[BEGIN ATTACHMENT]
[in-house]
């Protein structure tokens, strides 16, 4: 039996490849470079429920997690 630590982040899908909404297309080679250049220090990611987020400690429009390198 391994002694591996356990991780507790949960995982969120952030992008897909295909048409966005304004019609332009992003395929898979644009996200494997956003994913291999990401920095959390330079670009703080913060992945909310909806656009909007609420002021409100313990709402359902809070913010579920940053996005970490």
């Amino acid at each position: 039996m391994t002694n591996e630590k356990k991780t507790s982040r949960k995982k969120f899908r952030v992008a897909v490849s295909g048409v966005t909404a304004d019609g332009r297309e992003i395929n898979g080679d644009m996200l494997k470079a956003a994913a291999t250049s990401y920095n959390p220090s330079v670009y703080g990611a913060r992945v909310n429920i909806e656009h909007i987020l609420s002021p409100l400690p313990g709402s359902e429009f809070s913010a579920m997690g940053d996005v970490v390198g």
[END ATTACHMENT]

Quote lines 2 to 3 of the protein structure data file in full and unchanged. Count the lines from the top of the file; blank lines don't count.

């Protein structure tokens, strides 16, 4: 039996490849470079429920997690 630590982040899908909404297309080679250049220090990611987020400690429009390198 391994002694591996356990991780507790949960995982969120952030992008897909295909048409966005304004019609332009992003395929898979644009996200494997956003994913291999990401920095959390330079670009703080913060992945909310909806656009909007609420002021409100313990709402359902809070913010579920940053996005970490």
């Amino acid at each position: 039996m391994t002694n591996e630590k356990k991780t507790s982040r949960k995982k969120f899908r952030v992008a897909v490849s295909g048409v966005t909404a304004d019609g332009r297309e992003i395929n898979g080679d644009m996200l494997k470079a956003a994913a291999t250049s990401y920095n959390p220090s330079v670009y703080g990611a913060r992945v909310n429920i909806e656009h909007i987020l609420s002021p409100l400690p313990g709402s359902e429009f809070s913010a579920m997690g940053d996005v970490v390198g």